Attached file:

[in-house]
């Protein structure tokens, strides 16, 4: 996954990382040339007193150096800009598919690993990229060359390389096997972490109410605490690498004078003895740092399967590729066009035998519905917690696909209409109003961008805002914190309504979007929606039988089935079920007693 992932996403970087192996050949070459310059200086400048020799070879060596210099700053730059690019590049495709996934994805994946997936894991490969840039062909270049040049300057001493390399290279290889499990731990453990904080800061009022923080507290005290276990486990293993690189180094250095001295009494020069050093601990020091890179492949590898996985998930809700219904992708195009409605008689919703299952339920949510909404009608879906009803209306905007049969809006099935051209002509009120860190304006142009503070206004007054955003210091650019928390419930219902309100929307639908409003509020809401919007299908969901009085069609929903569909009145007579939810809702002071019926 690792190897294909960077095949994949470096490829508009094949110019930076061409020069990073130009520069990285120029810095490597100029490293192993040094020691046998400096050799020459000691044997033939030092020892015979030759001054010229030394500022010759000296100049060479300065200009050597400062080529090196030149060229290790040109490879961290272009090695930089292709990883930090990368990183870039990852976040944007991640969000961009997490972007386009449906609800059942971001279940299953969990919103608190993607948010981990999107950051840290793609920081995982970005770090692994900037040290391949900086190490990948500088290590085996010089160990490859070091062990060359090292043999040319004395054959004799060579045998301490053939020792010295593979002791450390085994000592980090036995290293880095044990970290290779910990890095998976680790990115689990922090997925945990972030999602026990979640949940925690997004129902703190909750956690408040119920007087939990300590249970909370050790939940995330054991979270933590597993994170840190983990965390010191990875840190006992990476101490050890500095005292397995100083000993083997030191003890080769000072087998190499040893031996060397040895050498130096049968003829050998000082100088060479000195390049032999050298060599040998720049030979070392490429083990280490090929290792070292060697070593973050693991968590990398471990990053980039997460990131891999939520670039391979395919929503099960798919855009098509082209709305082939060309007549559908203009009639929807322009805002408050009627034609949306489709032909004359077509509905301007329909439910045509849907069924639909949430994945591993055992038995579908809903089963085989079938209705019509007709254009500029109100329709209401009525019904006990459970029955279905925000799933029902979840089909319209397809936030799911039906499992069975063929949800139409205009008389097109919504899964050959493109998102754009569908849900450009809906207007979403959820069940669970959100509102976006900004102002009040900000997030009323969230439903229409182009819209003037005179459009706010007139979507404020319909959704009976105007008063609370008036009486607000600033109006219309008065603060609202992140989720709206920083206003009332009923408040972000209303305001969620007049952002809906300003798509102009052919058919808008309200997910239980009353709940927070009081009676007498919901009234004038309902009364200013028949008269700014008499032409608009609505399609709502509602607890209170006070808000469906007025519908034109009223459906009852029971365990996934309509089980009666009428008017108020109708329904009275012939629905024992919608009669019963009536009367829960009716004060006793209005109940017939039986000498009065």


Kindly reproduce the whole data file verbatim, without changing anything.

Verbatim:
[in-house]
């Protein structure tokens, strides 16, 4: 996954990382040339007193150096800009598919690993990229060359390389096997972490109410605490690498004078003895740092399967590729066009035998519905917690696909209409109003961008805002914190309504979007929606039988089935079920007693 992932996403970087192996050949070459310059200086400048020799070879060596210099700053730059690019590049495709996934994805994946997936894991490969840039062909270049040049300057001493390399290279290889499990731990453990904080800061009022923080507290005290276990486990293993690189180094250095001295009494020069050093601990020091890179492949590898996985998930809700219904992708195009409605008689919703299952339920949510909404009608879906009803209306905007049969809006099935051209002509009120860190304006142009503070206004007054955003210091650019928390419930219902309100929307639908409003509020809401919007299908969901009085069609929903569909009145007579939810809702002071019926 690792190897294909960077095949994949470096490829508009094949110019930076061409020069990073130009520069990285120029810095490597100029490293192993040094020691046998400096050799020459000691044997033939030092020892015979030759001054010229030394500022010759000296100049060479300065200009050597400062080529090196030149060229290790040109490879961290272009090695930089292709990883930090990368990183870039990852976040944007991640969000961009997490972007386009449906609800059942971001279940299953969990919103608190993607948010981990999107950051840290793609920081995982970005770090692994900037040290391949900086190490990948500088290590085996010089160990490859070091062990060359090292043999040319004395054959004799060579045998301490053939020792010295593979002791450390085994000592980090036995290293880095044990970290290779910990890095998976680790990115689990922090997925945990972030999602026990979640949940925690997004129902703190909750956690408040119920007087939990300590249970909370050790939940995330054991979270933590597993994170840190983990965390010191990875840190006992990476101490050890500095005292397995100083000993083997030191003890080769000072087998190499040893031996060397040895050498130096049968003829050998000082100088060479000195390049032999050298060599040998720049030979070392490429083990280490090929290792070292060697070593973050693991968590990398471990990053980039997460990131891999939520670039391979395919929503099960798919855009098509082209709305082939060309007549559908203009009639929807322009805002408050009627034609949306489709032909004359077509509905301007329909439910045509849907069924639909949430994945591993055992038995579908809903089963085989079938209705019509007709254009500029109100329709209401009525019904006990459970029955279905925000799933029902979840089909319209397809936030799911039906499992069975063929949800139409205009008389097109919504899964050959493109998102754009569908849900450009809906207007979403959820069940669970959100509102976006900004102002009040900000997030009323969230439903229409182009819209003037005179459009706010007139979507404020319909959704009976105007008063609370008036009486607000600033109006219309008065603060609202992140989720709206920083206003009332009923408040972000209303305001969620007049952002809906300003798509102009052919058919808008309200997910239980009353709940927070009081009676007498919901009234004038309902009364200013028949008269700014008499032409608009609505399609709502509602607890209170006070808000469906007025519908034109009223459906009852029971365990996934309509089980009666009428008017108020109708329904009275012939629905024992919608009669019963009536009367829960009716004060006793209005109940017939039986000498009065």